The Art of Not Planning a Road Trip

Sweet serendipity. Those are the only two words that come to mind when I think about my latest road trip excursion. For those of you who don’t stalk me on twitter, Facebook, and Instagram, I recently flew to Seattle to road trip back to San Diego with my wonderful friend Sara, and it was awesome. We skimpily planned the trip in an effort to just go with the flow and experience some natural beauty without a timetable.

The great thing about driving from Seattle to San Diego is that as long as you’re driving south, it’s difficult to get lost. So, we tossed the directions and I-5 south out the window and took the road less traveled. We ended up on the Redwood Forest Highway, which leads to the infamous 101. As the name suggests, the Redwood Forest Highway drives right through the magnificent forest that is home to some of the world’s largest trees. Twisting and turning through the earth’s tallest, widest trees is quite the experience, one that you should definitely try to embrace at some point. We drove along The Avenue of Giants, a strand of road surrounded by enormous Redwoods and then stopped to take pictures in front of “Big Tree”, one of the largest full grown Redwoods in the world. The tree was freaking HUGE. Like over 300 feet and wider than a car huge. Not only were the trees enormous, but the “smaller” oaks that make up the forest were covered in this funky moss that made us feel like we were dropped into Alice In Wonderland.

After leaving the forest, we ended up right on the 101 headed for Big Sur, a well known spot along the breathtaking highway. As I mentioned, we planned very minimally for this trip, and it made every part of the drive more enjoyable. There’s something to be said for experiencing a moment for what it is and not solely focusing on the destination. The sun was shining, our hair was blowing in the wind, and we felt like we were in some sort of car commercial. We stopped probably seven or eight times before the sunset to snap pictures and then watched the sun disappear behind the horizon.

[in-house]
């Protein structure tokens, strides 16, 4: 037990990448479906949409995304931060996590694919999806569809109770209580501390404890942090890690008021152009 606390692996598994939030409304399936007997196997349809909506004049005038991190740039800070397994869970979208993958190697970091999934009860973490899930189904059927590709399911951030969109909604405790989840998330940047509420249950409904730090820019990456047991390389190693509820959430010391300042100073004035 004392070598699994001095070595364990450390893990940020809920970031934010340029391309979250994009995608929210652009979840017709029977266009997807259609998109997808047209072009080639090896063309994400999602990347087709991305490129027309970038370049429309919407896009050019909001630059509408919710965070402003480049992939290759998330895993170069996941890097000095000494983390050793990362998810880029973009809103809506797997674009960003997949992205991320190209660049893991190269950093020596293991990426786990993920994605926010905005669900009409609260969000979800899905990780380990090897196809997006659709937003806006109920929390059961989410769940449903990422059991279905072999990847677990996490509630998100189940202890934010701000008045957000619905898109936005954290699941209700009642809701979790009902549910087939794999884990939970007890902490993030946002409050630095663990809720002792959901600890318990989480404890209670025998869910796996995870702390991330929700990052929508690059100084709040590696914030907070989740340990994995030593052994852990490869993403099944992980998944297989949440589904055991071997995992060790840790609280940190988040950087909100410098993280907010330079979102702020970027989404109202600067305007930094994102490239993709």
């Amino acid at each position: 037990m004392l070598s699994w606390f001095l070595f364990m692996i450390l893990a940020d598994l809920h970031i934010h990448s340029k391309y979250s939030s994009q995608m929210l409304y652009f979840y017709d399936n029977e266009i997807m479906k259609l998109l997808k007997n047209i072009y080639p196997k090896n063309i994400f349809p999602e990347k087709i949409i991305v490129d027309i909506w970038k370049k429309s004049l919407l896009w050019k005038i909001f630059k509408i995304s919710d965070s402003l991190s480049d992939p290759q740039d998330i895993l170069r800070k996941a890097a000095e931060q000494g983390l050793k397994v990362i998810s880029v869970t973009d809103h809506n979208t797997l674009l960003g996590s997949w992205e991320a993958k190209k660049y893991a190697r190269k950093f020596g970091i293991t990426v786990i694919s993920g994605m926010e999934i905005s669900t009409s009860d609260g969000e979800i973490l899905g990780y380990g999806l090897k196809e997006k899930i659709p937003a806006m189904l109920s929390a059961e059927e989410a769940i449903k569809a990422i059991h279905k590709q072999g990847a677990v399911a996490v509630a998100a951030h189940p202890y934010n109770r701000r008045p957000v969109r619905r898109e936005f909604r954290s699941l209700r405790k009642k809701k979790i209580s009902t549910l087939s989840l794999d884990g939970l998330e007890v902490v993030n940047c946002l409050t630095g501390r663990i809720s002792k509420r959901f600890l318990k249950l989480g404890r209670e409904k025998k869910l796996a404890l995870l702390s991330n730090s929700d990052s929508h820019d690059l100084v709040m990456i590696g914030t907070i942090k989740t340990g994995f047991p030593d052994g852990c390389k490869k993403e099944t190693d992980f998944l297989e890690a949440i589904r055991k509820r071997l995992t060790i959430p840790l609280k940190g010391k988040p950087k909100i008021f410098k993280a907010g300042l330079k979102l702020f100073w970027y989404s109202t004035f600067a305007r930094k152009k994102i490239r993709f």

In 72ish hours, we managed to explore Seattle, escape a monsoon in Oregon, drive through miles of what seemed like endless forest, and witness some of the world’s most beautiful coastlines. I read a book recently which emphasized the importance of being attentive to your present environment. For someone like me, hands glued to my iPhone at all times, experiencing the world through an Instagram filter, this trip reminded me that sometimes it is necessary to set down the damn phone and look out the window. It also helped that I had no phone service and that I was driving through ridiculously beautiful landscapes, but you get my point.

Live for now, appreciate your surroundings, take a trip, and leave your twitter behind.